Although the publication of the St. Anthony belongs to the end of Flaubert's life, its creation, the influences under which it was composed, belong to the beginning of his career; and though the work that we have is considerably reduced in bulk from that to which Ducamp and Bouilhet listened in silence for two-and-thirty hours, its merits and defects are obviously the same.
"The Temptation of St. Anthony" is a succession of dissolving views, a pageantry of rich fantasies, in which all the fables that have haunted the human brain take shape, and are marshalled before the mystified saint.
The scene opens at sunset; the holy man is watching the departure of the great planet from a platform on the side of a mountain in the Thebaid. In one direction he sees the fertile level valley of the Nile, and the mighty river shining like a lake on the horizon; in the other the desert stretches its monotonous billows of yellowish grey to the feet of the Libyan mountains, whose outlines are slightly softened by violet mists; in the intervening space floats a fine dust of gold melting in the vibrations of light.
St. Anthony expresses disgust with life; reviews the past, and regrets the past content. Night comes; a wedge-shaped flight of swift-winged birds passes overhead; he wishes he could follow them. In the vague whiteness of the night appear pointed noses, upright ears, gleaming eyes; there is a sound of moving gravel. St. Anthony advances; it is a troop of jackals, they skurry off, all except one; the saint would like to stroke him, but the animal makes off; again the bitterness of solitude. The stars appear, and on the platform falls the shadow of a great cross; the saint withdraws into his hut and reads the Scriptures; he begins to wonder by what power Jesus resisted the temptations of the devil, and Solomon those of the Queen of Sheba.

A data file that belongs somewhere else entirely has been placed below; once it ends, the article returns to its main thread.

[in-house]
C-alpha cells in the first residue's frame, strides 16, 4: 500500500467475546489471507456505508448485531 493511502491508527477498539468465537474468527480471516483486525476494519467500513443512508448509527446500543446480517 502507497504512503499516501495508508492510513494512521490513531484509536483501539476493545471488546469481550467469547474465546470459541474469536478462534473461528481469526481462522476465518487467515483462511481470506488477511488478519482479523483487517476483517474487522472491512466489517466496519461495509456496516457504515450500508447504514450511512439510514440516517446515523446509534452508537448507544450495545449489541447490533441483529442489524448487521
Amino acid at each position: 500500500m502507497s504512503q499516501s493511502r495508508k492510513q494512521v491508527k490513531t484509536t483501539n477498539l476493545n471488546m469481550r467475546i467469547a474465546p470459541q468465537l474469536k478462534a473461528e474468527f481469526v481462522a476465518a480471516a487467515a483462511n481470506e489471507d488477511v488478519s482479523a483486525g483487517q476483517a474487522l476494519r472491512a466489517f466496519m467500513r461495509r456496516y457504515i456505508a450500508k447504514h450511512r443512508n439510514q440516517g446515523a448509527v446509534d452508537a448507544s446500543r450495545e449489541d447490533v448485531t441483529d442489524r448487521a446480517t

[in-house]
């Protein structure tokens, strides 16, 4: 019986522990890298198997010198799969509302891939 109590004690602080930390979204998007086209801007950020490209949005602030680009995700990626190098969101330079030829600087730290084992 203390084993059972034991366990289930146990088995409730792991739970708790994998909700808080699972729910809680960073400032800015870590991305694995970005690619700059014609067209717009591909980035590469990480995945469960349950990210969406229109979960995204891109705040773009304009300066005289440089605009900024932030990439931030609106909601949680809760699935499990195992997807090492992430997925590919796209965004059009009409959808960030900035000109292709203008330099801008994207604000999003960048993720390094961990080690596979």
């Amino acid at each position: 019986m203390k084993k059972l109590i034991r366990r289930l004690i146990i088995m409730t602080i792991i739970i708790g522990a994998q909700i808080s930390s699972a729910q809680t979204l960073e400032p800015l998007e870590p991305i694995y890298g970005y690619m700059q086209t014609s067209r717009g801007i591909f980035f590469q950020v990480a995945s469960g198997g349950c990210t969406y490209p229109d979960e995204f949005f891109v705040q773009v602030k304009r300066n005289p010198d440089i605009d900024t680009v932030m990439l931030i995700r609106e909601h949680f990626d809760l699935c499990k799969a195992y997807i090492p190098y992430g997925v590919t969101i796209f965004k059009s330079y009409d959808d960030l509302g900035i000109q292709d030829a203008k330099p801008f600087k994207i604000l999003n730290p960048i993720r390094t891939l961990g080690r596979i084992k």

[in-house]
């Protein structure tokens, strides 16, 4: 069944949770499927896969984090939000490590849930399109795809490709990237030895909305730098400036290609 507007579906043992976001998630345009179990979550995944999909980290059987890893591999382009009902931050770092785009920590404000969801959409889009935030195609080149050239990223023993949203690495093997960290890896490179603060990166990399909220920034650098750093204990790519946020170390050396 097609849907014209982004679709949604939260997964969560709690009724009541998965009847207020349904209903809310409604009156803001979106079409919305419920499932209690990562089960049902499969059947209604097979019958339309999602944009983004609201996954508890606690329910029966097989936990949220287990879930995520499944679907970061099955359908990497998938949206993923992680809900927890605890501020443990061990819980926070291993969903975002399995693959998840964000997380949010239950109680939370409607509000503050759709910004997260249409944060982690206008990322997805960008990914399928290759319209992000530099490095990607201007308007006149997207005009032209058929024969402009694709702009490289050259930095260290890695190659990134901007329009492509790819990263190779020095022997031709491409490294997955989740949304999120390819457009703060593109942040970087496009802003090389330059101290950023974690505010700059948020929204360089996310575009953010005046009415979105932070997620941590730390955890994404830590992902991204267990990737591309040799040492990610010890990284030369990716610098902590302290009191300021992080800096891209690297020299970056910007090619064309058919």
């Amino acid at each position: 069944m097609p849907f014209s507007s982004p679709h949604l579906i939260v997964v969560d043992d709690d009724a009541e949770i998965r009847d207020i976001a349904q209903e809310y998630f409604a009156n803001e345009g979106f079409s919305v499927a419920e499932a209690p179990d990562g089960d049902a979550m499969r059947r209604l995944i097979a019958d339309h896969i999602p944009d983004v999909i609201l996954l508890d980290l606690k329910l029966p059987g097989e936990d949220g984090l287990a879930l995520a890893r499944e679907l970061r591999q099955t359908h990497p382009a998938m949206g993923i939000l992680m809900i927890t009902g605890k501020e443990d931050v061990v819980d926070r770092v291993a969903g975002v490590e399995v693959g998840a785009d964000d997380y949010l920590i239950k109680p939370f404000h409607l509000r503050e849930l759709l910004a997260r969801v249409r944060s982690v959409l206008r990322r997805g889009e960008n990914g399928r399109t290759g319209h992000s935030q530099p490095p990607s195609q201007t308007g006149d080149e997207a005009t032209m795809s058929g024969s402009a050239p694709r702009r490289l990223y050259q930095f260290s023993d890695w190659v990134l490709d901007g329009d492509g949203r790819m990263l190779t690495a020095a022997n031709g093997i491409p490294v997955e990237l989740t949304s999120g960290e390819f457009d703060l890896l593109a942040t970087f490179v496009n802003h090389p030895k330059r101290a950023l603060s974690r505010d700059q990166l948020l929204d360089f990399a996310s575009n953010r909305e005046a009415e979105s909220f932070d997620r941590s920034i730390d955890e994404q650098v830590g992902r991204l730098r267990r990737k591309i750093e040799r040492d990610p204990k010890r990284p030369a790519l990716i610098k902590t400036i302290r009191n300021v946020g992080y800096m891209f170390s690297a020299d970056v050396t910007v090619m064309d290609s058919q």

The former clearly, because he was God, the latter because he was a magician; what a sublime science is magic! As the saint allows his imagination to dwell on it, the shadow of the cross changes its forms; the arms become two horns; St. Anthony horrified, calls to heaven for help, and the shadow resumes its original shape. The saint rises; again his past triumphs recur to him; he thinks he sees a procession winding its way to the mountain, possibly a wealthy female penitent coming to ask for counsel; he hopes it may be so, calls out and gives directions as to the path; echoes answer him, and he distinguishes other voices, as if the air were speaking, which offer him the love of women, wealth, military glory, popularity, rest, satisfied vengeance.
Then things change; the palm-tree at the edge of his platform becomes the gigantic bust of a woman leaning over the abyss; phantoms float past him, showing against the night like scarlet paintings on ebony; terrified, fatigued, exhausted, the saint falls upon his mat.
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